In the corner room at the Club, members gathered to read these broadsheets, and some liked the way Karpushka jeered at the French, saying: "They will swell up with Russian cabbage, burst with our buckwheat porridge, and choke themselves with cabbage soup. They are all dwarfs and one peasant woman will toss three of them with a hayfork." Others did not like that tone and said it was stupid and vulgar. It was said that Rostopchin had expelled all Frenchmen and even all foreigners from Moscow, and that there had been some spies and agents of Napoleon among them; but this was told chiefly to introduce Rostopchin's witty remark on that occasion. The foreigners were deported to Nizhni by boat, and Rostopchin had said to them in French: "Rentrez en vousmemes; entrez dans la barque, et n'en faites pas une barque de Charon."* There was talk of all the government offices having been already removed from Moscow, and to this Shinshin's witticism was added--that for that alone Moscow ought to be grateful to Napoleon. It was said that Mamonov's regiment would cost him eight hundred thousand rubles, and that Bezukhov had spent even more on his, but that the best thing about Bezukhov's action was that he himself was going to don a uniform and ride at the head of his regiment without charging anything for the show.

*"Think it over; get into the barque, and take care not to make it a barque of Charon."

"You don't spare anyone," said Julie Drubetskaya as she collected and pressed together a bunch of raveled lint with her thin, beringed fingers.

Julie was preparing to leave Moscow next day and was giving a farewell soiree.

"Bezukhov est ridicule, but he is so kind and good-natured. What pleasure is there to be so caustique?"

"A forfeit!" cried a young man in militia uniform whom Julie called "mon chevalier," and who was going with her to Nizhni.

In Julie's set, as in many other circles in Moscow, it had been agreed that they would speak nothing but Russian and that those who made a slip and spoke French should pay fines to the Committee of Voluntary Contributions.

"Another forfeit for a Gallicism," said a Russian writer who was present. "'What pleasure is there to be' is not Russian!"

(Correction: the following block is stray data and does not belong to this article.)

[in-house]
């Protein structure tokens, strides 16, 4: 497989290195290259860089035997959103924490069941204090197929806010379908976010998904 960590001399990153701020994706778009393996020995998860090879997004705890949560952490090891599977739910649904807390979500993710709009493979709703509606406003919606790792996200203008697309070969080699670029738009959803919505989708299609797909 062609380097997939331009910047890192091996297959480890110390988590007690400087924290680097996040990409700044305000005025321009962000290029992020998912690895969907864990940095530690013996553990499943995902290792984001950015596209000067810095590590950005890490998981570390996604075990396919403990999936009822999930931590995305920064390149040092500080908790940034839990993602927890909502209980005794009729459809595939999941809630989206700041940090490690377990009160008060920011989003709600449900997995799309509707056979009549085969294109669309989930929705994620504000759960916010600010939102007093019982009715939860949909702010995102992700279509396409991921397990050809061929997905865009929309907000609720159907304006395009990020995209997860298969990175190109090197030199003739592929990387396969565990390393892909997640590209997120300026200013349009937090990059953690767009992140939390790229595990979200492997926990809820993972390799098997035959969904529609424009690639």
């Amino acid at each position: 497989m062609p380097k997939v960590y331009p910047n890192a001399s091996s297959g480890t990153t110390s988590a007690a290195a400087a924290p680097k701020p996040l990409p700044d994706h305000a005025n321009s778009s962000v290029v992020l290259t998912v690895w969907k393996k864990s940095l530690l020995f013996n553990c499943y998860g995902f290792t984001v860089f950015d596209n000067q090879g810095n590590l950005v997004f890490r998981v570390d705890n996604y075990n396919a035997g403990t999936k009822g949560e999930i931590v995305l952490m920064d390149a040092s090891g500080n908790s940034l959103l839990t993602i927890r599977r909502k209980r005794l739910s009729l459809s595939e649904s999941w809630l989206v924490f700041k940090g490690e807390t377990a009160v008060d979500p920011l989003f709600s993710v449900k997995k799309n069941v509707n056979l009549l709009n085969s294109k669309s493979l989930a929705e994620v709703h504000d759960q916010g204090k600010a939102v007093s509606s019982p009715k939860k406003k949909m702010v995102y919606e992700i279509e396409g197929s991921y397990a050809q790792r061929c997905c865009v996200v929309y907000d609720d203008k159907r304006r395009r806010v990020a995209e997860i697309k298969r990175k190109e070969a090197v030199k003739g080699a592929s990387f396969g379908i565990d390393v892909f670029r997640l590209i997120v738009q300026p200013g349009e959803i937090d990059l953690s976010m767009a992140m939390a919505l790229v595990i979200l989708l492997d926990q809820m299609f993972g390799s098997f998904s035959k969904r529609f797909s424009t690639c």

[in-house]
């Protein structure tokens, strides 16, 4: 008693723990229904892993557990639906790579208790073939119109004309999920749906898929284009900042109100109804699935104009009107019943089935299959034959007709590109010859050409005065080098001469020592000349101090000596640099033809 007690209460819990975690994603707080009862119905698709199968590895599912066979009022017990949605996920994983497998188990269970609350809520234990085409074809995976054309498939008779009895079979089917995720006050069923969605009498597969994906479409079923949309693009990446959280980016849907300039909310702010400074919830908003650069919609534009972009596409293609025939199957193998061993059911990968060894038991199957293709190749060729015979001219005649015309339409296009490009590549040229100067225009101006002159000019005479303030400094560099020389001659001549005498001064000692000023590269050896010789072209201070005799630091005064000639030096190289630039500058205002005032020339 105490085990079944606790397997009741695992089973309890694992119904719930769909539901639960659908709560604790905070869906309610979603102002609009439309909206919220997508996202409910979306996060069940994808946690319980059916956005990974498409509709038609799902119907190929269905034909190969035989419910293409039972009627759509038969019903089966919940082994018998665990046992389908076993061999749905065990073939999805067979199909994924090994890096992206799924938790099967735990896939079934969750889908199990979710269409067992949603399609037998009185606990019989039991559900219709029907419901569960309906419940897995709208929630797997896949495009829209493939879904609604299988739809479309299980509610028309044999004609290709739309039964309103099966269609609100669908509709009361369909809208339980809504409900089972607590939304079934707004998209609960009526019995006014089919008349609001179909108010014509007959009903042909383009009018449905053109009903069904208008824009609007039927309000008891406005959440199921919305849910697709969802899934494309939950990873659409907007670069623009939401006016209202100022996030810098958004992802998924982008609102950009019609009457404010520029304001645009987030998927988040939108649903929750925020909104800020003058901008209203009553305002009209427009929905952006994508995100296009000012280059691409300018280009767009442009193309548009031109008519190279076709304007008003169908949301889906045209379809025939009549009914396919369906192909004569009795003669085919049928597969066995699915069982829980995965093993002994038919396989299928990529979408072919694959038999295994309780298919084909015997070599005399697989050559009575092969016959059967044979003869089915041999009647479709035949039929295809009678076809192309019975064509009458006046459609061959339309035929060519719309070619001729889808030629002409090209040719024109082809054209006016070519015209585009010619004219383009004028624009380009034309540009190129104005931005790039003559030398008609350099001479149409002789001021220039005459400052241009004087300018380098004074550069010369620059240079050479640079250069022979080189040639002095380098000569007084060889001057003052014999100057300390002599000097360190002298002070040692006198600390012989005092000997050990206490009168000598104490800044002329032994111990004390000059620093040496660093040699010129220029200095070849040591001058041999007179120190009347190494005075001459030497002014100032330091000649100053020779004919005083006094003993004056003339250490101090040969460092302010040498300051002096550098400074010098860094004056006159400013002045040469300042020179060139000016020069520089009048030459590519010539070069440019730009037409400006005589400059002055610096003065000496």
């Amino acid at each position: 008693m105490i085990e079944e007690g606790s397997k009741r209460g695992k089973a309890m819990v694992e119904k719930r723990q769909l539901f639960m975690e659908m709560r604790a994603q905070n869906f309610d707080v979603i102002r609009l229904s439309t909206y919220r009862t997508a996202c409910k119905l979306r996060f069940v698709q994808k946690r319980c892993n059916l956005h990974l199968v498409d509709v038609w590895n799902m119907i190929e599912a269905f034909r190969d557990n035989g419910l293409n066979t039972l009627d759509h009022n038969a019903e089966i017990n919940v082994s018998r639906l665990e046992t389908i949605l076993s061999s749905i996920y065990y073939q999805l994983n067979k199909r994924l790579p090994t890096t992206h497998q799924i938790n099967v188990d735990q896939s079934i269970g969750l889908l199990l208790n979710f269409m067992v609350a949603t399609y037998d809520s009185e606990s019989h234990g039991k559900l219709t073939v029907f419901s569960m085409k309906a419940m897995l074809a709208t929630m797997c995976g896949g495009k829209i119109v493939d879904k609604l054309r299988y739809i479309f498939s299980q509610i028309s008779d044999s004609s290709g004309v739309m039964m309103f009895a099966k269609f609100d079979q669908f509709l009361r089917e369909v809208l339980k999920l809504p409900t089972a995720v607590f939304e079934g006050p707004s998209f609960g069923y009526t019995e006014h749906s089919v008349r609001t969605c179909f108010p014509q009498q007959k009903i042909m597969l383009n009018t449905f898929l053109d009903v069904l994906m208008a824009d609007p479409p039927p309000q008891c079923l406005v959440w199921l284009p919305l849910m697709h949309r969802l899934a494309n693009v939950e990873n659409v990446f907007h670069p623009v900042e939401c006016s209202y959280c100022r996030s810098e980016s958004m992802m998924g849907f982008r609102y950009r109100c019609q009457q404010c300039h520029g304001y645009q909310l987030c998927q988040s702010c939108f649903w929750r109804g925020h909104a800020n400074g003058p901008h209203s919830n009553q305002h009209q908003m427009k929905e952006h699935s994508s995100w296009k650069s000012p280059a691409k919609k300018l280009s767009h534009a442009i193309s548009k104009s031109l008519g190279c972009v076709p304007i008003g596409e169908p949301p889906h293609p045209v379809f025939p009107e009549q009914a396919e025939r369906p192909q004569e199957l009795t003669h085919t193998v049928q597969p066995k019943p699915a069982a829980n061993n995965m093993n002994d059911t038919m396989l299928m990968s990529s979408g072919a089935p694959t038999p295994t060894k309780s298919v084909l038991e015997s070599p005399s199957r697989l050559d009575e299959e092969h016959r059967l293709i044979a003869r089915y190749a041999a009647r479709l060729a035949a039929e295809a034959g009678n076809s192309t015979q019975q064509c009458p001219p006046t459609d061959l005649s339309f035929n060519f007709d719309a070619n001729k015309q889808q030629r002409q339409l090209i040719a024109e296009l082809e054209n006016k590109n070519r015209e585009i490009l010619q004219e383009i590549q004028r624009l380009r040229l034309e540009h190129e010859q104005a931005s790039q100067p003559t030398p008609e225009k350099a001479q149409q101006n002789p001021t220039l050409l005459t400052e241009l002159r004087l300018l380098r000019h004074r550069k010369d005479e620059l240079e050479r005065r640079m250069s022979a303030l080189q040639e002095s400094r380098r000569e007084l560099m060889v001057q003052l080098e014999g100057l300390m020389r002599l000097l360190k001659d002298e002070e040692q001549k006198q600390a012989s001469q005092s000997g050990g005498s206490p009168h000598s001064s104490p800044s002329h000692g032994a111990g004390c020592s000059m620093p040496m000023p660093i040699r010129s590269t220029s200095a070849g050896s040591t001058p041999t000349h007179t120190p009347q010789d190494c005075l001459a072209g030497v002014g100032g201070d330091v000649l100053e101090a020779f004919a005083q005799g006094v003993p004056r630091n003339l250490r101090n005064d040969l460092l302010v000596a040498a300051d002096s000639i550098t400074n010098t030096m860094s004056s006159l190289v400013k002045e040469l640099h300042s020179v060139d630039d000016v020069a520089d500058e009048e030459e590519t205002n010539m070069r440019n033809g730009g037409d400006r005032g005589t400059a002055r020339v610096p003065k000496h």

"You spare no one," continued Julie to the young man without heeding the author's remark.

"For caustique--I am guilty and will pay, and I am prepared to pay again for the pleasure of telling you the truth. For Gallicisms I won't be responsible," she remarked, turning to the author: "I have neither the money nor the time, like Prince Galitsyn, to engage a master to teach me Russian!"

"Ah, here he is!" she added. "Quand on... No, no," she said to the militia officer, "you won't catch me. Speak of the sun and you see its rays!" and she smiled amiably at Pierre. "We were just talking of you," she said with the facility in lying natural to a society woman. "We were saying that your regiment would be sure to be better than Mamonov's."

"Oh, don't talk to me of my regiment," replied Pierre, kissing his hostess' hand and taking a seat beside her. "I am so sick of it."

"You will, of course, command it yourself?" said Julie, directing a sly, sarcastic glance toward the militia officer.

The latter in Pierre's presence had ceased to be caustic, and his face expressed perplexity as to what Julie's smile might mean. In spite of his absent-mindedness and good nature, Pierre's personality immediately checked any attempt to ridicule him to his face.

"No," said Pierre, with a laughing glance at his big, stout body. "I should make too good a target for the French, besides I am afraid I should hardly be able to climb onto a horse."

Among those whom Julie's guests happened to choose to gossip about were the Rostovs.

"I hear that their affairs are in a very bad way," said Julie. "And he is so unreasonable, the count himself I mean. The Razumovskis wanted to buy his house and his estate near Moscow, but it drags on and on. He asks too much."

"No, I think the sale will come off in a few days," said someone. "Though it is madness to buy anything in Moscow now."

"Why?" asked Julie. "You don't think Moscow is in danger?"

"Then why are you leaving?"

"I? What a question! I am going because... well, because everyone is going: and besides--I am not Joan of Arc or an Amazon."

"Well, of course, of course! Let me have some more strips of linen."

"If he manages the business properly he will be able to pay off all his debts," said the militia officer, speaking of Rostov.

"A kindly old man but not up to much. And why do they stay on so long in Moscow? They meant to leave for the country long ago. Natalie is quite well again now, isn't she?" Julie asked Pierre with a knowing smile.